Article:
You should also make sure to stay in secure accommodation, with proper locks on the doors. Try buying a portable door lock for extra security.

To stay safe on a night out as a female solo traveler, you may want to tell someone where you’re going (a friend at the hostel, or a family member over Whatsapp. When you’re out, don’t leave your drink alone, and consider carrying a personal alarm.

Is Albania Safe at Night?

It depends. In cities, avoid alleyways and dark, unpopulated areas at night, and choose your nightlife wisely. Don’t go to any unfamiliar places after dark or go home with strangers, no matter how good of an idea it seems at the time.

Overall, Albania is one of the safest countries in the Balkans at night, so whilst caution is advised, there’s no need to be in absolute fear of leaving your hostel past 7 pm.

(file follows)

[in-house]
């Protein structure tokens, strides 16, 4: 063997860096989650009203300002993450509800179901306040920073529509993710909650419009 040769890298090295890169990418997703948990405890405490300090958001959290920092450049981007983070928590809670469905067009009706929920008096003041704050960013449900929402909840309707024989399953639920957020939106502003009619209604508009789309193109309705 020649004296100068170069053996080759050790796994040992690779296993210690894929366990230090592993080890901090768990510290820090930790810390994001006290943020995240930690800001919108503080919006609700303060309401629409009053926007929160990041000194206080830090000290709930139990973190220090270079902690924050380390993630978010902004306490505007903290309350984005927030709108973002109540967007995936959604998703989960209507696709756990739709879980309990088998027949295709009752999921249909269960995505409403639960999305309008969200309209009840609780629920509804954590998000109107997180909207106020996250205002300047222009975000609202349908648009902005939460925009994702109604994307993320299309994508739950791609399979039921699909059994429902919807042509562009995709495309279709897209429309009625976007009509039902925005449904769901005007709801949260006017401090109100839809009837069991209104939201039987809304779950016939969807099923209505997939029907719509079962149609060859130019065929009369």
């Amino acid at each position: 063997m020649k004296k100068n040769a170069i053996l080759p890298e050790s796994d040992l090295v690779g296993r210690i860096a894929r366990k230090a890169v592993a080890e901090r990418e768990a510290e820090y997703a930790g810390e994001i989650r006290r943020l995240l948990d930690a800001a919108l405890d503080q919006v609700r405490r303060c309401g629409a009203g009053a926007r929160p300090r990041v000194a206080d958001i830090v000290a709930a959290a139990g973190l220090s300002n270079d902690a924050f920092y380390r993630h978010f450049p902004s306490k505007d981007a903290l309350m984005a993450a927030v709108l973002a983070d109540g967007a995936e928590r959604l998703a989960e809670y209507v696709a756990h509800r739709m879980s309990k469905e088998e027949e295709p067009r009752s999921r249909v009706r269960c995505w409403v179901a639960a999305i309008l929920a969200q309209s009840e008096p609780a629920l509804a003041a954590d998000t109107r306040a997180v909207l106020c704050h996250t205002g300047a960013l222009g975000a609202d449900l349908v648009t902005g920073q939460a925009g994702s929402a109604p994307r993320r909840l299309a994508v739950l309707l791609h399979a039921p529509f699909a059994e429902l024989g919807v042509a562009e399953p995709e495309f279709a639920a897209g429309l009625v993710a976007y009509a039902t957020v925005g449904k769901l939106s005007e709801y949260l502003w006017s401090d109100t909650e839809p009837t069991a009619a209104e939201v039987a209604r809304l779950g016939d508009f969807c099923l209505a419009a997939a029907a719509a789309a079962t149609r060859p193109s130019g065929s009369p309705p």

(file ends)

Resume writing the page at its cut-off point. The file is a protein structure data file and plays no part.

Is Tirana Safe for Tourists?

For sure. But, like any city, it has some petty crime. Unlike in rural areas, the police presence is good, so expect to be well looked after in Tirana. In fact, Tirana is known as one of the best cities for nightlife in the EU.

The only danger you might encounter on a nightly basis is eating too many pastries! 24-hour bakeries are common in Tirana, so instead of a post-clubbing kebab, you might find yourself with an after-hours bread basket.

Is Albania safe for LGBTQ travelers?

Generally, yes. Whilst same-sex marriage is illegal in Albania, same-sex activity has been legal since 1995. In 2010 a law was passed to protect LGBTQ people against discrimination for their identity.

As for the culture, it’s worth keeping in mind that Albania is quite a traditional country. Thus, LGBTQ people may face some prejudice when traveling around the country, particularly in rural areas.

Why is Albania Dangerous?

It isn’t. Whilst Albania is still shaking off the dregs of its Communist past in the media, it has become an amazing destination for a holiday, rivaling typical European vacation hotspots like Greece and Italy.